Roofing Insulation 101

Not all roofing materials that are available to the masses today have superior insulating properties. Some, in fact, are excellent heat conductors, making heat transfer from the indoors to the outdoors far too easy. Of course, that means less energy efficiency and higher heating and cooling bills. As a result, there is an obvious need for something else to stop that flow of heat. This is where an under layer, which defends against heat transfer at the roof, comes in handy. For information on the best insulation material for you and what it will cost for installation, call a local contractors for free roof repair estimate.

Insulation on the roof can drastically increase a home’s efficiency, thereby having a big impact on heating and cooling costs throughout the year. There are several different types of roofing insulation available and each comes with a distinct list of pros and cons. Relatively speaking, the upfront cost is minimal compared to the cost savings over the insulation’s lifetime. -n the past fiberglass insulation batting was the material used for this purpose. However, there have been many health concerns tied to its use, particularly because of it containing formaldehyde. This chemical is a well known carcinogen, which makes the batting very harmful to those who come in close contact to it, particularly if it is inhaled. As a result, industry experts have developed an array of other insulation options.

The first alternative is recycled cellulose fiber, which is made from paper products, such as recycled newspaper. This insulation carries a higher R-value than fiberglass batting, which is to say that the measure of thermal resistance or the measure of heat transfer over the area of the insulating material is less than that of fiberglass batting. There are many factors that can affect R-value, such as thickness of the material and the way in which it is installed, but when installed per manufacturers guidelines, cellulose wins out. However, there are a couple of disadvantages. Recycled cellulose is a blown-in insulation and not appropriate in all homes. It also costs more to buy and install. It also requires a treatment of boric acid in order to be considered fire resistant. Boric acid is not harmful and is used in many other applications, such as antiseptics and insecticides.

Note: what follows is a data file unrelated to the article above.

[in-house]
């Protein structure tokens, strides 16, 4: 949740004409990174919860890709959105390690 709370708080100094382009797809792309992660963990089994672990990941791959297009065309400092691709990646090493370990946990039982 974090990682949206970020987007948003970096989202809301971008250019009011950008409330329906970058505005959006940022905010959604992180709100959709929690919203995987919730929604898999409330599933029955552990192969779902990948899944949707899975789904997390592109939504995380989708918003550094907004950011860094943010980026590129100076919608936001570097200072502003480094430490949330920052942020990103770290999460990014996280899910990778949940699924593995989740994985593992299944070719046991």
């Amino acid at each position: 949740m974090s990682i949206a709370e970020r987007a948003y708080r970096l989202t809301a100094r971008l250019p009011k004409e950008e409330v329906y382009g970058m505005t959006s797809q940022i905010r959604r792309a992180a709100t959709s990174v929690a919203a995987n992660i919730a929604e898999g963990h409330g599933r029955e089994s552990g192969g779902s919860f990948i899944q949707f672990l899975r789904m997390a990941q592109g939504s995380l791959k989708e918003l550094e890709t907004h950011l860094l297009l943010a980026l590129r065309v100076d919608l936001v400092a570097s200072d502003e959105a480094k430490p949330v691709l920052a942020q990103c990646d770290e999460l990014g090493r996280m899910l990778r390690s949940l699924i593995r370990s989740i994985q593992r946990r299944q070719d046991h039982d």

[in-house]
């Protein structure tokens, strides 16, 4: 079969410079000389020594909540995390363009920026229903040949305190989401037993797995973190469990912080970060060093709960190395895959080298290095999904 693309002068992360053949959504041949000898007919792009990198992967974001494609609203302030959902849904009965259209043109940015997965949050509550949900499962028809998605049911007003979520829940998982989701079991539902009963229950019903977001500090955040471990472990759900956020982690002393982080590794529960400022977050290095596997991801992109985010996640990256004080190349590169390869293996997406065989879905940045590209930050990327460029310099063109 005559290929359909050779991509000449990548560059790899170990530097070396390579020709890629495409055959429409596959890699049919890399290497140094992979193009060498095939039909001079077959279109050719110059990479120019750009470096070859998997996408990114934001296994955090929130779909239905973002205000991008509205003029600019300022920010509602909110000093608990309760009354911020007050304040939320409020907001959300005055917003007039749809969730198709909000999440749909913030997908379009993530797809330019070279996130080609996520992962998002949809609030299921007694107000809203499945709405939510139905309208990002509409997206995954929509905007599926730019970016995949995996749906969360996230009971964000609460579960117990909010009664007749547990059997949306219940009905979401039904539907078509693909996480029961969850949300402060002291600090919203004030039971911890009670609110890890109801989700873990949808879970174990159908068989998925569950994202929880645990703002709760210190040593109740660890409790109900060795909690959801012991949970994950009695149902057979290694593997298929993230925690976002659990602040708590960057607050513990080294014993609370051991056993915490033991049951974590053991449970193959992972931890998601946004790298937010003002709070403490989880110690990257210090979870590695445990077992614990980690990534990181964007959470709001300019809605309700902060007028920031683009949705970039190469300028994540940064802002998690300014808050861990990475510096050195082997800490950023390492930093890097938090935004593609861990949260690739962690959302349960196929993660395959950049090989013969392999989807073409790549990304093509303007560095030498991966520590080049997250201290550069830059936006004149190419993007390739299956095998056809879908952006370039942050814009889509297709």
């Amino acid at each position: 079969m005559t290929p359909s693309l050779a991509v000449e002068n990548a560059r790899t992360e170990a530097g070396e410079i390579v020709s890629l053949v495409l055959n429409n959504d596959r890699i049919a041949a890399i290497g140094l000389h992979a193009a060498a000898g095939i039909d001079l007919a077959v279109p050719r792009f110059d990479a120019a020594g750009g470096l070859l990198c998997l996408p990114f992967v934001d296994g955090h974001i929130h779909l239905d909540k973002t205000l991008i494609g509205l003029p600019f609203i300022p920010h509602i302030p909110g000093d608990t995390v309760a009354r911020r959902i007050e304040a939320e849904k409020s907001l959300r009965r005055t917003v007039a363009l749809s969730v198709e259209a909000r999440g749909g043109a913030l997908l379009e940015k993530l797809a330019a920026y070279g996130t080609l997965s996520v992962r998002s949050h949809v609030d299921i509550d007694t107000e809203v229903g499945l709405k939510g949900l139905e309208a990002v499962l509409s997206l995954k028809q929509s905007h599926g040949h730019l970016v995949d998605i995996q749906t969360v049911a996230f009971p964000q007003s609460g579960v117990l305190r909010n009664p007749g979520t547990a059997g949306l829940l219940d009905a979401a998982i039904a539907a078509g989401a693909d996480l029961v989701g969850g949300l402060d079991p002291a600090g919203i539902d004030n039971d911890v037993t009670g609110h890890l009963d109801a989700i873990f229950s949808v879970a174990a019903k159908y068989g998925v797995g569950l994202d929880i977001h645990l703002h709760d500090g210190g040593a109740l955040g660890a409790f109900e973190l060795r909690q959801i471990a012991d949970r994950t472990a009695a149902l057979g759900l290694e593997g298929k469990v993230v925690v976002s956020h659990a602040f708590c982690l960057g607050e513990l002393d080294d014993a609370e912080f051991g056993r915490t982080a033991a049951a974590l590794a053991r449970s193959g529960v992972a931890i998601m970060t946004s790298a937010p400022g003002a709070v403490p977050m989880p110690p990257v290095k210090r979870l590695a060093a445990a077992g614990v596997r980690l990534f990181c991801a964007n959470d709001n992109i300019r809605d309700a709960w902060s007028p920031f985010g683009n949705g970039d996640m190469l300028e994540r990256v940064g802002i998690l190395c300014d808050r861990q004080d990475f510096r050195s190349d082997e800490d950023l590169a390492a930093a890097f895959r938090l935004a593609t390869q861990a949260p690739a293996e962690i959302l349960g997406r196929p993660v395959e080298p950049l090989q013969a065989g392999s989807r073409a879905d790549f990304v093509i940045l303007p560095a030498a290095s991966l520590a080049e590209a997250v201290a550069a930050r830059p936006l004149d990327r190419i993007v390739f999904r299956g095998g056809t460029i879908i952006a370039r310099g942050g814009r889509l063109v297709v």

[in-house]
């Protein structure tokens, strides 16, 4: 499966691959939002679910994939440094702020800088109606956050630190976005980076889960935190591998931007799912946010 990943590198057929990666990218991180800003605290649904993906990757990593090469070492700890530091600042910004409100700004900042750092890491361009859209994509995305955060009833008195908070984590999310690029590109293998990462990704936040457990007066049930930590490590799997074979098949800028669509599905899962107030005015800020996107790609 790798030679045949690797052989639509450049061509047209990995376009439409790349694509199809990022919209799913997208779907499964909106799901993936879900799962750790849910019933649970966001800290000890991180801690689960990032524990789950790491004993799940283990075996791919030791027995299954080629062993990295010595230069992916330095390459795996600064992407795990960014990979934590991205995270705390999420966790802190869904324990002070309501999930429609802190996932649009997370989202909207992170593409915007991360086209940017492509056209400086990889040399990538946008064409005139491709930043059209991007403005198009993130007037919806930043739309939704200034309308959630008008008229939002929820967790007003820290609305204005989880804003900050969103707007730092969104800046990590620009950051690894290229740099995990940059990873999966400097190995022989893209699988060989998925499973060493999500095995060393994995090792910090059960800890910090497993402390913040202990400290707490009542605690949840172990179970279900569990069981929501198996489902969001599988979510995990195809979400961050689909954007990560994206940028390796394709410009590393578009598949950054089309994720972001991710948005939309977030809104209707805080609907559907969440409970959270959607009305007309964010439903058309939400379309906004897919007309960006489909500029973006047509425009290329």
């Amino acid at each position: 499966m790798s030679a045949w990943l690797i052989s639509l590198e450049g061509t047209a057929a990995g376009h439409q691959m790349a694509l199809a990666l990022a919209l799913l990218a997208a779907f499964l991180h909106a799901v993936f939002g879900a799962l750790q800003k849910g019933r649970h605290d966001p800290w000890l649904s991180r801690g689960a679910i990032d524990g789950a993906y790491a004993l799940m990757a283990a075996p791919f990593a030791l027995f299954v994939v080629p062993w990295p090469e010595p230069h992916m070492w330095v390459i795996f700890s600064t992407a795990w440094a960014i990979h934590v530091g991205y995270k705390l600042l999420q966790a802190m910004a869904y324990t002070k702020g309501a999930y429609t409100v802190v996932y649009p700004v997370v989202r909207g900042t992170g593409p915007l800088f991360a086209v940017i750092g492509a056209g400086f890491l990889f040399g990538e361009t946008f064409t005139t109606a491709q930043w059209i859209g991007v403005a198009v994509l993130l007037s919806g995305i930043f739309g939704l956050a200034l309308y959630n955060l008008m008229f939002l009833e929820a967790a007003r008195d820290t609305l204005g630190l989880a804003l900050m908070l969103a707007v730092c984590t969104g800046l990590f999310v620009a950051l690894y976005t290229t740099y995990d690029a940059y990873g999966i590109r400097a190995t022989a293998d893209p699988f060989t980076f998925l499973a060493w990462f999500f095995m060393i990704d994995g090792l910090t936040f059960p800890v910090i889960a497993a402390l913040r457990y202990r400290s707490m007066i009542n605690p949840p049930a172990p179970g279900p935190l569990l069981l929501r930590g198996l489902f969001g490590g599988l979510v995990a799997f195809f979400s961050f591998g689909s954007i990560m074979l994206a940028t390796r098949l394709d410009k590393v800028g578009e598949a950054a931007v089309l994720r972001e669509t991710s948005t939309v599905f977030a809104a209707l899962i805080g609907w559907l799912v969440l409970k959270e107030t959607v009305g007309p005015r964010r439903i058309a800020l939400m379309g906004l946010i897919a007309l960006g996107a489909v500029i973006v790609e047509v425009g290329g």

On the other hand, recycled cellulose has many other advantages as a roofing insulation. It is an excellent pest repellent and offers natural sound proofing.

Recycled denim is another, newer form of insulation. Unlike cellulose, it is available in large, easy to install rolls, rather than having to be blown in. This type of insulation is exceptional at holding heat and it also provides sound absorption. The downside, again, is that it must be treated with boric acid to repel bugs, rodents, and fire.

Soy insulation is becoming increasingly popular for its hardiness and for the fact that is is directly derived from nature. It is manufactured from soy bean oil and must be sprayed into the underside of the roof. It expands upon contact to fill cracks, crevices and other imperfections, and then it hardens there. Soy insulation is naturally flame resistant and boasts a very long lifespan; it will continue to work as long as the home stands.

Sheep’s wool also works well as insulation and is another nature-made product. It is, in fact, arguably the best insulator. However, it also carries the highest price tag which is why it is not often requested for roof repair in Irving, TX. That being said, however, sheep’s wool is naturally fire retardant and it also repels moisture, which means it won’t be harmed in the time that it takes to hire a professional for roof leak repair. The wool won’t irritate the lungs of those installing it like some of the other varieties of insulation and is highly eco-friendly, as it requires very little energy to produce, boasts a long life, and is fully recyclable.

Affordable Dallas Roofing Solutions
3102 Maple Ave #400-A1
Dallas, Texas 75201
(972) 916-9600

Share and Enjoy:
  • Print
  • Digg
  • StumbleUpon
  • del.icio.us
  • Facebook
  • Yahoo! Buzz
  • Twitter
  • Google Bookmarks
  • RSS